Many P-51’s were retrofitted with the -3 supercharger kits giving less overall HP but more where they needed it at high altitudes.

      Another big issue was that the P-51s Merlin had an aftercooler, a liquid to air heat exchanger that cools the hot air coming out if the superchargers, similar to modern liquid to air intercoolers found on high performance cars today.

      The after cooler adds power into ways: first it increases the density of the charge by cooling it, and second, it reduces the tendency to knock allowing greater manifold pressure.

      So the 109 did NOT have dual stage superchargers, the first feeding the engine and the second feeding the first supercharger. And it did NOT have an aftercooler. (Here’s where Willy Messerschmidt additionally screwed up on the initial design: by designing it a such a little “racehorse,” the size of the 109 was so small, the fuselage was so tight, it had very little room for the modifications it needed to stay competitive from 1936 -1945. Folks not in the know deride the huge P-47 for its huge size not understanding the incredible advantages of the bigger fighter beyond the fact that enemy projectiles had to travel through significant amounts of steel to hit anything vital: it had room inside for significantly more ammo, cameras and to continue to upgrade it as the war and technology progresses.

      (Above: A huge reason the P-47 had the best survival rate of any aircraft in WWII: its size and strength.)

      Add to that the Allies 130 octane fuel vs the German’s 95 and there is a huge advantage in speed of 40–60 mph. It is also a testament this time to German engineering that the D 605 was even as close to the the Merlin as it was, but also remembering it did have 32% more displacement. And then near mid 1944, the Allies/ fuel octane jumped up to and became standard at 150, another significant advantage. Was this significant? A P-51 that had run at 67 inches manifold pressure at WEP on 130 octane could now run at 75 inches on 150 octane. (A note on War Emergency Power: its a throttle setting. At full throttle the P-51, for instance is running at 61 inches of manifold pressure, but if the pilot needs an extra burst of power…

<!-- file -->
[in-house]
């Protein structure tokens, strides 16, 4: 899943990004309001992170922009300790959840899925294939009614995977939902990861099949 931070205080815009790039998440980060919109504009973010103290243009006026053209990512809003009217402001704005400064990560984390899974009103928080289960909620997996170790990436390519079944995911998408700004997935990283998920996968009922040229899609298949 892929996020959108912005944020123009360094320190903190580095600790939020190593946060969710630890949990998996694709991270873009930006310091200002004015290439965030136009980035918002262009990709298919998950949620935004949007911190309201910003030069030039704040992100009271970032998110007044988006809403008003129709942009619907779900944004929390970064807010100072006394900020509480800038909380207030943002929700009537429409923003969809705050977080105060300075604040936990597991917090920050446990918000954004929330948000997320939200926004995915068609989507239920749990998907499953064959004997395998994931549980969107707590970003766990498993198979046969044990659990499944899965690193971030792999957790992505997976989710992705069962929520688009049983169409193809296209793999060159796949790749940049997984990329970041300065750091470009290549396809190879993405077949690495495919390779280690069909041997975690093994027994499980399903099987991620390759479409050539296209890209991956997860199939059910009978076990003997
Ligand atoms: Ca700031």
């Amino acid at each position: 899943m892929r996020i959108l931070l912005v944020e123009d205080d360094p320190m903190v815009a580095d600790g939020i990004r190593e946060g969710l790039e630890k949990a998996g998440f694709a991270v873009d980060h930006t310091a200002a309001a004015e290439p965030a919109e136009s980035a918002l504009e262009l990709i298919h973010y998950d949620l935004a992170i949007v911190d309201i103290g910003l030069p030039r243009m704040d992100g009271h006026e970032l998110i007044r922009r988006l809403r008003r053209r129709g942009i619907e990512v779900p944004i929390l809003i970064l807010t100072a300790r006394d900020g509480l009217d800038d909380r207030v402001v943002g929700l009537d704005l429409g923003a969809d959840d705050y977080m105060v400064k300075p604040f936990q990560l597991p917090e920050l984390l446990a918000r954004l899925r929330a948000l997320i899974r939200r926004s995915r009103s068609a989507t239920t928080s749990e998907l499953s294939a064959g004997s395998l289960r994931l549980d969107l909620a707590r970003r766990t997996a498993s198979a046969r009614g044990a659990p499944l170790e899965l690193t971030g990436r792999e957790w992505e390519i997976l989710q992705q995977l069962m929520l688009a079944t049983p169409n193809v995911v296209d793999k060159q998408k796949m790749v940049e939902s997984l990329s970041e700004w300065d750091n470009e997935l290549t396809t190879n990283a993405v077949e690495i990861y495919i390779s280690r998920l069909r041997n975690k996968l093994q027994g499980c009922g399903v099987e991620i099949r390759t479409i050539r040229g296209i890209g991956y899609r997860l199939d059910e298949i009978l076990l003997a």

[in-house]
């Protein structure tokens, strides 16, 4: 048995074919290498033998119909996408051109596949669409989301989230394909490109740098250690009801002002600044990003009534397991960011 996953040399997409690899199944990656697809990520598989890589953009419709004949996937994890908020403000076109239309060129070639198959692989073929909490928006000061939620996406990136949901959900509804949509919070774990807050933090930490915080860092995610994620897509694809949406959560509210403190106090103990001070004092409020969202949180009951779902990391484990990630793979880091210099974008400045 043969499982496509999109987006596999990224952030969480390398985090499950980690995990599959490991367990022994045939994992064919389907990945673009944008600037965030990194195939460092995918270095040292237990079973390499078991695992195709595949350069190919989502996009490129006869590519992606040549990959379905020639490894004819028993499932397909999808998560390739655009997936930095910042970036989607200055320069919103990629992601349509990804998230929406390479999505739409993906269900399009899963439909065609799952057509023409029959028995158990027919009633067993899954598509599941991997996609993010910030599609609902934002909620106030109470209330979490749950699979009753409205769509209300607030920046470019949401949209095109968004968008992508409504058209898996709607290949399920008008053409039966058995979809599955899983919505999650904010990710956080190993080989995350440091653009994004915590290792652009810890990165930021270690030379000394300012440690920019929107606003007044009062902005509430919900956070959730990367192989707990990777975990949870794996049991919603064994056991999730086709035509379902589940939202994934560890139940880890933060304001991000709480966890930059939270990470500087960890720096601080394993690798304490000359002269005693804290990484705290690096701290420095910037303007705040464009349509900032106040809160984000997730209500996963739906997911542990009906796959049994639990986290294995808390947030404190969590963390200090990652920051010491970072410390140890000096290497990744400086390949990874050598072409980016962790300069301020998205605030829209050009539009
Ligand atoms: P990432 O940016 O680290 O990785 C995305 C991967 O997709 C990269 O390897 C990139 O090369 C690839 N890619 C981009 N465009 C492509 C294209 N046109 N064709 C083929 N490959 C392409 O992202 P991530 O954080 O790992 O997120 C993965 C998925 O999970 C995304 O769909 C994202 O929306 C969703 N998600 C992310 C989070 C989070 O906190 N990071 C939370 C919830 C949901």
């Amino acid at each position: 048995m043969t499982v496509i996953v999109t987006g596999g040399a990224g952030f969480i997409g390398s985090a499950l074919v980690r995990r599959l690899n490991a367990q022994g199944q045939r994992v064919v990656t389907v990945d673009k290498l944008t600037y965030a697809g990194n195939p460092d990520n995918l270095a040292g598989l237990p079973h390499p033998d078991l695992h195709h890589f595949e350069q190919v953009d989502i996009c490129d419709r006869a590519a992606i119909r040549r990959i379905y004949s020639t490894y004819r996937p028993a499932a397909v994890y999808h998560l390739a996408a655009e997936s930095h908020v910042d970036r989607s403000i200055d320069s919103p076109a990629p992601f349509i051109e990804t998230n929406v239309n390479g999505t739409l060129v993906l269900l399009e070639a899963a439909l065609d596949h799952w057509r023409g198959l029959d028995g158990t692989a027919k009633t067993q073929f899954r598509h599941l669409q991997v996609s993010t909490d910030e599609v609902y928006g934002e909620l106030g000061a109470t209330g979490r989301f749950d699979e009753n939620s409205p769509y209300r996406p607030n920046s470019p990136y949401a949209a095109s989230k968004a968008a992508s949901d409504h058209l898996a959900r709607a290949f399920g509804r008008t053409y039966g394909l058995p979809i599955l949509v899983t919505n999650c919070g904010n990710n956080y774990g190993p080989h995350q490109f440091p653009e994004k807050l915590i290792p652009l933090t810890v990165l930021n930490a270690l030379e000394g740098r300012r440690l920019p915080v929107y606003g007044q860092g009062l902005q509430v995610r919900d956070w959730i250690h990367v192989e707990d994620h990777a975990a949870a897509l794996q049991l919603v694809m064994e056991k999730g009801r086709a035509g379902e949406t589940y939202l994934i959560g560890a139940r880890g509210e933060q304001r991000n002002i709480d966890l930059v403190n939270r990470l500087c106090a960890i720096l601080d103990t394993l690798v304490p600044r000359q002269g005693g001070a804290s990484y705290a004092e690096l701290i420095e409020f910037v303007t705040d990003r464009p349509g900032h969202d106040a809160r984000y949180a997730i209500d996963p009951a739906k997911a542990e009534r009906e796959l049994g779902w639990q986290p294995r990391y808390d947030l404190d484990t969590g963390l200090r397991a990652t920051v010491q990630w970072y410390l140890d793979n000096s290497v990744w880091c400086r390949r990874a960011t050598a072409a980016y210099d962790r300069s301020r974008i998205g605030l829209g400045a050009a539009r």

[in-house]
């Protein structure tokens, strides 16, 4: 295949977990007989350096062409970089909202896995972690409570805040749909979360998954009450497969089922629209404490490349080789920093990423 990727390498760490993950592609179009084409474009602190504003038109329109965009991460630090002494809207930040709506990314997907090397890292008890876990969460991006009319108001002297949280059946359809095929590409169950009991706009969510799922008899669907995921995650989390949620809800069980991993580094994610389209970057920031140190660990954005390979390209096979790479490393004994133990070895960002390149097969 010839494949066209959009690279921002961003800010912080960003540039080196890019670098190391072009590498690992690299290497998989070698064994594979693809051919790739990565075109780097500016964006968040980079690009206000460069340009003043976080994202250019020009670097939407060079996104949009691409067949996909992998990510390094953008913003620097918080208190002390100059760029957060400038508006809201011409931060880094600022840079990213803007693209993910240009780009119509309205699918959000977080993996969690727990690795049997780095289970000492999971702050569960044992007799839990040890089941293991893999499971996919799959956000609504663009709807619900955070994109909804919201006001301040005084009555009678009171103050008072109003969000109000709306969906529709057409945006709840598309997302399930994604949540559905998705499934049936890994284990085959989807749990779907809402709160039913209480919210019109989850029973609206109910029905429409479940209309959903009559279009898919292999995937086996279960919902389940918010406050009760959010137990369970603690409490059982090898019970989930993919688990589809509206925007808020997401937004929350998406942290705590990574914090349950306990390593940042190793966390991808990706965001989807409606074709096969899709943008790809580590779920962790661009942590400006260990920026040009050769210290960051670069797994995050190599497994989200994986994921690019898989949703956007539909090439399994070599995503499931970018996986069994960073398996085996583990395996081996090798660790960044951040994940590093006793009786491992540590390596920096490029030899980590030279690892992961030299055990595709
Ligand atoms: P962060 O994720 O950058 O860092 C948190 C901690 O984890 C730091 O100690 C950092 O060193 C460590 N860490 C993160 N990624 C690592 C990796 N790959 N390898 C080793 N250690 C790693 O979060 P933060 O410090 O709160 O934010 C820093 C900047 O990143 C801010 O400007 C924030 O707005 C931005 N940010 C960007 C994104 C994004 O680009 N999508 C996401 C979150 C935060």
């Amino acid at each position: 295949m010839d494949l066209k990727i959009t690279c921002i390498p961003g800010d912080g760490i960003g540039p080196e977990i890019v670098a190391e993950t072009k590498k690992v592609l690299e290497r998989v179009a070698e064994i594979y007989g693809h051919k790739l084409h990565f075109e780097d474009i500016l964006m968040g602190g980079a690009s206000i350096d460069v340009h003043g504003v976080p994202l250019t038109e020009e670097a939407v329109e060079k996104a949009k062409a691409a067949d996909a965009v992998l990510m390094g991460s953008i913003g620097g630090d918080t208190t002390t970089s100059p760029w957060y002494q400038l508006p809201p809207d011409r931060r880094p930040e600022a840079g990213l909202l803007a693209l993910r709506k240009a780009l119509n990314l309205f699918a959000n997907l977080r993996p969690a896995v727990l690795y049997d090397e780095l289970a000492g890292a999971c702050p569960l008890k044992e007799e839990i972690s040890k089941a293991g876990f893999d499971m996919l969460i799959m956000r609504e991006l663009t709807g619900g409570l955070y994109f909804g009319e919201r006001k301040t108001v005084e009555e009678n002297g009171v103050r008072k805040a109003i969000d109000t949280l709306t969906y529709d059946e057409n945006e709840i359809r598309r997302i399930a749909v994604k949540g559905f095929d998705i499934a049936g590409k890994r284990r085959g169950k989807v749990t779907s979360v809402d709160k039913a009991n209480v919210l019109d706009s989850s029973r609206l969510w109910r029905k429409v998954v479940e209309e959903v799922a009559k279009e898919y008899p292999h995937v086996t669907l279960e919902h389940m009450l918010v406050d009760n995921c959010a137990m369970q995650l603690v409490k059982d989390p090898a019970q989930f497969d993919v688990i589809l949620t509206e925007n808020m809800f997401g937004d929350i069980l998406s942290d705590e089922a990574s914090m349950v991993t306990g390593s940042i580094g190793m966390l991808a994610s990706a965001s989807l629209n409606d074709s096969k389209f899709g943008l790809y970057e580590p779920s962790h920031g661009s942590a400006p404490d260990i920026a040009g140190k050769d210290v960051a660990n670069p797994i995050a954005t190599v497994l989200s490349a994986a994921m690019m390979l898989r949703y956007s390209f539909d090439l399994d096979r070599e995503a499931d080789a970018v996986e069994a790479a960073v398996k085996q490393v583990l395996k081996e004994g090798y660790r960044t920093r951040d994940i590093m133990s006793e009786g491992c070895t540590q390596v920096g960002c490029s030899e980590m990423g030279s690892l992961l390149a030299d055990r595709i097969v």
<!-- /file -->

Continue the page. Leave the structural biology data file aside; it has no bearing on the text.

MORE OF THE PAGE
(Above: P-51 throttle.)

      (Above: P-51 throttle.)

      …he pushes the throttle forward hard, it will break a “stop wire” and go farther forward and deliver either 67 or 75 inches of manifold pressure depending on which setup/fuel which gave the pilot 5 minutes at WEP. After debriefing each pilot had to log the minutes under WEP and after 50 hours of WEP the engine was removed, and disassembled looking for signs of extra wear. (The P-47′s incredibly tough air-cooled R2800 engines could run much longer and harder on WEP and with significantly less wear.) Also WEP did nothing for Allied fighters below 5000 feet. At higher altitude, however the increase in HP was between 100–150 HP.